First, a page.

Legal high abuse figures soar for South Yorkshire

by Will Lumb

South Yorkshire topped the country for recorded instances of legal high abuse according to a statistics released today.

While the region had only 209 reported incidents in 2013-14, newly released figures show that number increased massively to 875 in 2015-16.


The news comes a fortnight before the government is to implement The Psychoactive Substances Act on May 26th.

The act is set to ban any production, supply, importation or exportation for human consumption of any form of legal highs.

However those who work closely with drug abuse victims are sceptical of the changes and how they will really impact on the problem.

John McNeil, a recovery worker at the NHS’ Substance Misuse Service on Sidney Street said: ““In reality the act lacks teeth. It means nothing to the individual who still won’t be prosecuted if they are caught in possession of a legal high.

“It’s going to make the drugs harder to get which will make them even more dangerous. People will start selling them like they sell illegals. It will push legal highs underground and therefore increase the risk to service users.”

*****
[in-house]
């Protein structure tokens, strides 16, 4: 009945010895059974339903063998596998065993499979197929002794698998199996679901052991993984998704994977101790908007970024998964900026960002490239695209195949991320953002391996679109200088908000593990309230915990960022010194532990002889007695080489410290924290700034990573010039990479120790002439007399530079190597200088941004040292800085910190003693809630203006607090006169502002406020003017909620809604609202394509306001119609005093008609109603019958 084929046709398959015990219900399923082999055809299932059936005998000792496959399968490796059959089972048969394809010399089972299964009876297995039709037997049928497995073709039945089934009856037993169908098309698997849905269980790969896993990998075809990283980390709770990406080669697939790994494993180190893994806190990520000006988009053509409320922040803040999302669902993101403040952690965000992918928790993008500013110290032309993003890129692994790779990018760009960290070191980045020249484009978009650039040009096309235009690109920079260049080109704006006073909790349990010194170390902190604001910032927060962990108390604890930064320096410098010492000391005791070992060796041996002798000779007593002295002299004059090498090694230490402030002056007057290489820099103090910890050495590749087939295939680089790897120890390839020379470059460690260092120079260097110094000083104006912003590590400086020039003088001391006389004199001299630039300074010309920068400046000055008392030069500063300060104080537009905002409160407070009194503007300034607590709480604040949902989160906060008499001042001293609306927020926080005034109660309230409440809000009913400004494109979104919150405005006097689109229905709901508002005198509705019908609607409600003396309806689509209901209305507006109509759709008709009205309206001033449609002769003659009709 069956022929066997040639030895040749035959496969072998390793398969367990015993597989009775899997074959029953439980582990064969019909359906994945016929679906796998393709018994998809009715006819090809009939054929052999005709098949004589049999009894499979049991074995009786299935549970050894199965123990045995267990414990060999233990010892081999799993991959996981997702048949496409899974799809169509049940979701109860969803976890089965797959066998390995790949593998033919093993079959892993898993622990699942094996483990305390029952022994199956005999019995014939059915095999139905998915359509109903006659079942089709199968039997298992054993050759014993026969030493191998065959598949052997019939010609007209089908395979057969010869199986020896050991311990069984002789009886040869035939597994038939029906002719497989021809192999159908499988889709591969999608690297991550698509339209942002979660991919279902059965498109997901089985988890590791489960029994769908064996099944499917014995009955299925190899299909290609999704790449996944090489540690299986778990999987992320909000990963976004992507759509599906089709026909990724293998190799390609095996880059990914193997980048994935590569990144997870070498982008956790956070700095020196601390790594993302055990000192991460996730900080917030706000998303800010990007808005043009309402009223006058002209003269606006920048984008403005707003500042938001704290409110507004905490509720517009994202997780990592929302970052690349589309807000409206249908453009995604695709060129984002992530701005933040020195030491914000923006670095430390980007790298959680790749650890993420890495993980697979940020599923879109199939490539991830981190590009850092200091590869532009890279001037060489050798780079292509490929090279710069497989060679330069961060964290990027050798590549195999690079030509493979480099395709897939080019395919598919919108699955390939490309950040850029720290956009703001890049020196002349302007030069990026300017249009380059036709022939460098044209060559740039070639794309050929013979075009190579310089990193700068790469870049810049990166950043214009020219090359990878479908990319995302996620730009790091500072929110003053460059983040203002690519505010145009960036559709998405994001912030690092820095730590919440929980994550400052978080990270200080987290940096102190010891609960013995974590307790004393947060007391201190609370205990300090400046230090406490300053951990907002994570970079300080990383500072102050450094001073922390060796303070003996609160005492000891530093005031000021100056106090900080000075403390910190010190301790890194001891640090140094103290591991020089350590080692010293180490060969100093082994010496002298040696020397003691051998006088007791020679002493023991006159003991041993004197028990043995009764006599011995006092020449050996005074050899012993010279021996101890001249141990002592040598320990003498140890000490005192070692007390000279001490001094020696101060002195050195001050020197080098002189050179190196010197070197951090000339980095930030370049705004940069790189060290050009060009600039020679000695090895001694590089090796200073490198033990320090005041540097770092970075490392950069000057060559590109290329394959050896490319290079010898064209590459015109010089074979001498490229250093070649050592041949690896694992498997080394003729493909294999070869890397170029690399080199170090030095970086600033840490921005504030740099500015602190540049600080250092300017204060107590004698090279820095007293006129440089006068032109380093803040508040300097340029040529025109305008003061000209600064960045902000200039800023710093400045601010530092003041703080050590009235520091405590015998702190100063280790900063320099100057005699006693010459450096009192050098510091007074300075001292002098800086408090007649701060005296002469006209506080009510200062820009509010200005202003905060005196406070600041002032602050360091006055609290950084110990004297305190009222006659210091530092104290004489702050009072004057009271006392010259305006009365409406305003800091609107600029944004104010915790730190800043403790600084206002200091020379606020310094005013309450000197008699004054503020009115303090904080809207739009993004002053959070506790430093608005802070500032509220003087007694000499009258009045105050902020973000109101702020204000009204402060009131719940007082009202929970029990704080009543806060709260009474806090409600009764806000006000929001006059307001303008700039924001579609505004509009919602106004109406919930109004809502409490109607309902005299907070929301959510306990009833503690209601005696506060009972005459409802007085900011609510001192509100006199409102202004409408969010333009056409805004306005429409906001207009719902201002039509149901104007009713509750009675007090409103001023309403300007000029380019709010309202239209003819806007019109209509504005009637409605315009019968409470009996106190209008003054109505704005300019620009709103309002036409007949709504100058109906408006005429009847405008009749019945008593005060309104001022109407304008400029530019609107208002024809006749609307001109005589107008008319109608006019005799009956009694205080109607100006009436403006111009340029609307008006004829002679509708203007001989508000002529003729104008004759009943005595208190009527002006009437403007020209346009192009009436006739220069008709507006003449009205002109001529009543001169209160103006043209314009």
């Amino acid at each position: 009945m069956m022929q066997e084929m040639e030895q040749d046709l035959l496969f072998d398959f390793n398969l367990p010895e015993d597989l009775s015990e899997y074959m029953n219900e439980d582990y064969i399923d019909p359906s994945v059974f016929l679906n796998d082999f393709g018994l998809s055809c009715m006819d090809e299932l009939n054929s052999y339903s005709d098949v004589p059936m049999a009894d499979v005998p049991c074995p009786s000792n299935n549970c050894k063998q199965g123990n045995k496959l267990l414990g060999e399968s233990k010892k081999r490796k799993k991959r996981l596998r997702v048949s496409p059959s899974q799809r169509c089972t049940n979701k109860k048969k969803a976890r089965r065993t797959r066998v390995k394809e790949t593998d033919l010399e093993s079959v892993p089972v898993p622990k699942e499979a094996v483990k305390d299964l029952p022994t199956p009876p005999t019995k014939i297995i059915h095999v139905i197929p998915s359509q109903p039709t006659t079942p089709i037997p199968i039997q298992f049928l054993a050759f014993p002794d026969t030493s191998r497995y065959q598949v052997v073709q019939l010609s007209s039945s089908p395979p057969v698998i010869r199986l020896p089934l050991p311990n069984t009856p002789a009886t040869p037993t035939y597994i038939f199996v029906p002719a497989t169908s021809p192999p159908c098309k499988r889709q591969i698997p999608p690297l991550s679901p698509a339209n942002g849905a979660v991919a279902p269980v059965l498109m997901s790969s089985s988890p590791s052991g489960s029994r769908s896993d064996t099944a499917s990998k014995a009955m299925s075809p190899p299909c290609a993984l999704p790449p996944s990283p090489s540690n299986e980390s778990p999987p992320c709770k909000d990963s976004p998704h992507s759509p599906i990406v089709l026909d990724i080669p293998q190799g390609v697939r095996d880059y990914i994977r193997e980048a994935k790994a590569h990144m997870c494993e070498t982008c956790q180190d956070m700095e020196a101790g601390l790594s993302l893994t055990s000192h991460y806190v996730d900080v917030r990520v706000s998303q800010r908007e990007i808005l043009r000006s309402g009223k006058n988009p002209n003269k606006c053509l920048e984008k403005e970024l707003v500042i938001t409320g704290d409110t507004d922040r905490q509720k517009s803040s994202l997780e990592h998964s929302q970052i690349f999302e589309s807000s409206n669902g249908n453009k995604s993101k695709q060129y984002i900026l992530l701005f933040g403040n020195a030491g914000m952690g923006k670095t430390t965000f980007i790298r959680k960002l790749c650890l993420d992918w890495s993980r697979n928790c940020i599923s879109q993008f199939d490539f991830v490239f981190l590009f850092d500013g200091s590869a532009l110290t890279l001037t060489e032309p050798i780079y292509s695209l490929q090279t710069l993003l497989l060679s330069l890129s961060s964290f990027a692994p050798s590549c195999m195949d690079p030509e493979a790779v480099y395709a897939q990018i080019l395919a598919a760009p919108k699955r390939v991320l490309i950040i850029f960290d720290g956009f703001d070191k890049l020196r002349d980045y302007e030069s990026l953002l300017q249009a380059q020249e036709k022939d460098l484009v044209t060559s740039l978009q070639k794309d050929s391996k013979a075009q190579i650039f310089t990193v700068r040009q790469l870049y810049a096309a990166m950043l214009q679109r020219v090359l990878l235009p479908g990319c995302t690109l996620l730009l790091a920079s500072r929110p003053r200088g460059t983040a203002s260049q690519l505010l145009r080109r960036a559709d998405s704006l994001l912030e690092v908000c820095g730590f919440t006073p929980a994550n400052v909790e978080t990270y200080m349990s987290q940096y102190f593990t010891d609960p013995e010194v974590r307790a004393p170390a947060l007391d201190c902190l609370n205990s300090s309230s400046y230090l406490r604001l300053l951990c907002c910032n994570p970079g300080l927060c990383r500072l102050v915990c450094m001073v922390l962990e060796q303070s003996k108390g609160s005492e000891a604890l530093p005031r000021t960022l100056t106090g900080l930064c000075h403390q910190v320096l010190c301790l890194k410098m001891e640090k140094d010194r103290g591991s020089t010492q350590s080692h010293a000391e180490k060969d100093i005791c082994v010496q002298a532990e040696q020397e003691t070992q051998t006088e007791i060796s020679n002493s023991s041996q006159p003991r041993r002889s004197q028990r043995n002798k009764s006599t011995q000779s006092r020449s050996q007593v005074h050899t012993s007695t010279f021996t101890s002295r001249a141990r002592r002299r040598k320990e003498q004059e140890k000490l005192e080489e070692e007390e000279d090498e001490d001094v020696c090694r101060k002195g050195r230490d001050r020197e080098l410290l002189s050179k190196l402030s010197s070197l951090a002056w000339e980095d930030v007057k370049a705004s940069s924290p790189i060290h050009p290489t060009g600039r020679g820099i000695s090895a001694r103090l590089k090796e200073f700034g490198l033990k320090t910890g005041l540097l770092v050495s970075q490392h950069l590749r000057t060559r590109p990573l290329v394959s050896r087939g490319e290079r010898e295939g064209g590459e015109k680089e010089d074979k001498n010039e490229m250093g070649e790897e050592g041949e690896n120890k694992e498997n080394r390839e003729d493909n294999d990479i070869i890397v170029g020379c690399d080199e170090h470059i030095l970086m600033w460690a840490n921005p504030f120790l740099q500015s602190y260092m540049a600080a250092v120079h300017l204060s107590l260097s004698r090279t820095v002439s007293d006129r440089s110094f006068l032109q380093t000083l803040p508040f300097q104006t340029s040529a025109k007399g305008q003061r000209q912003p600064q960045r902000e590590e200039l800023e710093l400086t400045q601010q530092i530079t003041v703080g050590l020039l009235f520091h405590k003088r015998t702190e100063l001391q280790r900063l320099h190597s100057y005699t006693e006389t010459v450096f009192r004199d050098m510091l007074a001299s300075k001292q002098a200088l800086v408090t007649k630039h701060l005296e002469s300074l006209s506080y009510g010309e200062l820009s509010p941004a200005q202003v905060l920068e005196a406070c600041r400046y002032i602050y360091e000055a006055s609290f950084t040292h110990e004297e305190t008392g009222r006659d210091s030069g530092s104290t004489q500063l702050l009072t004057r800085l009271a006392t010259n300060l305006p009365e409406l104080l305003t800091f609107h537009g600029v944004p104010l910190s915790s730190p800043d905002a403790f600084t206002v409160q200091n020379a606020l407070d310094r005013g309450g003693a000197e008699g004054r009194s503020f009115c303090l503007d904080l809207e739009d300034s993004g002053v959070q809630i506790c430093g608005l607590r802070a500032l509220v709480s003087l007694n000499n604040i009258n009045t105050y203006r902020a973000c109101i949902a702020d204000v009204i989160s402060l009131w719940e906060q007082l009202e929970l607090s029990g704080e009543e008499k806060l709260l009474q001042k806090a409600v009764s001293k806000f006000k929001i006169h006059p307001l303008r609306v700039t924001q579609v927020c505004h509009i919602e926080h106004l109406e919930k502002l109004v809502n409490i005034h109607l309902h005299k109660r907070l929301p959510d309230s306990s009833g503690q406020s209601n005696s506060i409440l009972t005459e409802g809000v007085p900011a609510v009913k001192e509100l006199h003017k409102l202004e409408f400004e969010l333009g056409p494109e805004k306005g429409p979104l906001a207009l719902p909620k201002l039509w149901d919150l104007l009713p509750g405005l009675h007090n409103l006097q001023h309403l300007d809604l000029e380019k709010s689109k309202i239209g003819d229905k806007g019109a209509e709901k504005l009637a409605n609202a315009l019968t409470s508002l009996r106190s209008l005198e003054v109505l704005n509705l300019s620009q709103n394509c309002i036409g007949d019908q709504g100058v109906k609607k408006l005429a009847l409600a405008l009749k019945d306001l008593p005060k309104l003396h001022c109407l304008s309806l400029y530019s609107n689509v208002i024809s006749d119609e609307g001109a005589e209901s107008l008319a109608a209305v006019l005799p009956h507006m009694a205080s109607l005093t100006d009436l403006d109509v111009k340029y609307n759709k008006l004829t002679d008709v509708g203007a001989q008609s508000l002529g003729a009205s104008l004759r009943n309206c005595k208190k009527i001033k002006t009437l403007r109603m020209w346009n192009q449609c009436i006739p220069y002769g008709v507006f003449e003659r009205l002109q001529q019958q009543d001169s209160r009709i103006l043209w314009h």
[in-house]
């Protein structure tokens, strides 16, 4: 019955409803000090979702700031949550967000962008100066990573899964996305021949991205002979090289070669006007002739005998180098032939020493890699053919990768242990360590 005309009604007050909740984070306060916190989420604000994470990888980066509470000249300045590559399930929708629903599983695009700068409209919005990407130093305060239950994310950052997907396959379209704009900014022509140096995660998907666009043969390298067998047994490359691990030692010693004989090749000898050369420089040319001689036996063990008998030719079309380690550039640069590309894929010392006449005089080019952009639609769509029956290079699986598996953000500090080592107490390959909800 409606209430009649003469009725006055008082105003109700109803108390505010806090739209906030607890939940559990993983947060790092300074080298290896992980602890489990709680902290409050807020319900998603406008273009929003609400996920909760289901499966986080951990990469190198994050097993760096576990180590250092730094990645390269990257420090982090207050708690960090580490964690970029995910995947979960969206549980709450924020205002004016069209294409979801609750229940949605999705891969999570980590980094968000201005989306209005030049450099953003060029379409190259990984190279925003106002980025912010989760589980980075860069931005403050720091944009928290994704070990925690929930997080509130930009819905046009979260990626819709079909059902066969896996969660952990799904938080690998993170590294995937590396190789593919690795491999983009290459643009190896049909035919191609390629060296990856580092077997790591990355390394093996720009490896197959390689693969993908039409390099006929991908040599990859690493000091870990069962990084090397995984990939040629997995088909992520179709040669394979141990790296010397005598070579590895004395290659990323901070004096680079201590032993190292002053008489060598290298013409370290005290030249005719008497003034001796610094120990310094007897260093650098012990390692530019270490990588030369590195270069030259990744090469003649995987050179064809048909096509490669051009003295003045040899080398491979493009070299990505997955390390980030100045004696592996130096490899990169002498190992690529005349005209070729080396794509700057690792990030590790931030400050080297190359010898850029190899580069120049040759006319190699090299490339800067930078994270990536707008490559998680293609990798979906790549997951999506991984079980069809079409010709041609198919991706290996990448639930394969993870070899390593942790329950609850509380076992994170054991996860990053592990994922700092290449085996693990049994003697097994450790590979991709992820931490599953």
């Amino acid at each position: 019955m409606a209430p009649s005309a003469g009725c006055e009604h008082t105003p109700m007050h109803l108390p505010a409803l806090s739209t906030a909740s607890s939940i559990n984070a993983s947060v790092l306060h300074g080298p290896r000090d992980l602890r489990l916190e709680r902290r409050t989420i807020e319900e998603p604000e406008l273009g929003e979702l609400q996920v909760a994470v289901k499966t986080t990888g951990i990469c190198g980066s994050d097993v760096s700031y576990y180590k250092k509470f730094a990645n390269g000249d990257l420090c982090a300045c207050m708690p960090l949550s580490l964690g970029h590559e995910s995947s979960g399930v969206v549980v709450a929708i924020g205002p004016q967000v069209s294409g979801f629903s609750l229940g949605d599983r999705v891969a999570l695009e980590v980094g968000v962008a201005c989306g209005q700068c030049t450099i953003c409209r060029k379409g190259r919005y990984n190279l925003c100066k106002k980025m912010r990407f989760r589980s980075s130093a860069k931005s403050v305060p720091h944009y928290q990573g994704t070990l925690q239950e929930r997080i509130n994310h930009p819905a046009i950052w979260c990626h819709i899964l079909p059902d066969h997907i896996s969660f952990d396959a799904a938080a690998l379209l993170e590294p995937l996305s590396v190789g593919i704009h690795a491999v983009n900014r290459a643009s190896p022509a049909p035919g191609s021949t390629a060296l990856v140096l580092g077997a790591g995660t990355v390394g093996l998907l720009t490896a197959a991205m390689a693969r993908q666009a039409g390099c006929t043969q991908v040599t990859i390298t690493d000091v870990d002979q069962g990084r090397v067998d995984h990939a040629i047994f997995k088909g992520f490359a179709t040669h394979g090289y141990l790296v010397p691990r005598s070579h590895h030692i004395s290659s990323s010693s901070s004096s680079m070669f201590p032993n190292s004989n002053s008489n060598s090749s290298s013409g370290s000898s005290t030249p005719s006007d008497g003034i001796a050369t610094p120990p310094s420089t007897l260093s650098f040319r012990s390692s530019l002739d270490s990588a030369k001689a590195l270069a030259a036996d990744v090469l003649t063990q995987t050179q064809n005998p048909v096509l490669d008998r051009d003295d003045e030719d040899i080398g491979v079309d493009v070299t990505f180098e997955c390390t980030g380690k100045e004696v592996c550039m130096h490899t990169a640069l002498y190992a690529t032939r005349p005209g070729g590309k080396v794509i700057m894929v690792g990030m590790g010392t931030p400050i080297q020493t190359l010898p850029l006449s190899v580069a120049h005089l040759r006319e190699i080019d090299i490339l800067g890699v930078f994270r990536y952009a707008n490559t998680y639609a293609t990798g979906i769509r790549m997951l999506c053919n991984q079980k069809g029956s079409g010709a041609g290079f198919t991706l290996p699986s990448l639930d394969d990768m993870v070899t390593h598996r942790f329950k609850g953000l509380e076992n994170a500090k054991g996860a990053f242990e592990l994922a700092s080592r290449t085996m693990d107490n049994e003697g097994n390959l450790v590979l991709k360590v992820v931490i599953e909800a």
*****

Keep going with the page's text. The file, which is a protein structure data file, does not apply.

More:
Head of Communications for the charity Angelus Foundation, Jeremy Sare disagreed. He argued that the change in the law making the drugs illegal will not encourage people to increase legal high consumption.

He said: “The blanket ban’s main impact will see the scale of experiment decline. I think too much is made of the illegal status. The main reason people take them is for the pleasure aspects, not because they want to be seen as risk takers.”

Legal highs, also known as Novel Psychoactive Substances, are used like illegal drugs but at the moment they are not covered by current drug laws therefore making it legal to possess and use them.

In July 2013 there were 734 legal high products on the market. The use of synthetic cannabinoids, nitrous oxide and hallucinogens have proven to be extremely dangerous with many people ending up hospitalised.

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As recently as February last year, headshops could openly sell the substances to the public. However that changed when a strategic group set up by the district’s Police and Crime Commissioner Alan Billings issued the shops with letters informing them that their products would be confiscated should they be found to be selling legal highs for unsafe purposes or human use.

The NHS invests a great deal of resources into educating people over the dangers of legal highs. In Sheffield alone there are three separate drop-in centres where people can seek help and rehabilitation.



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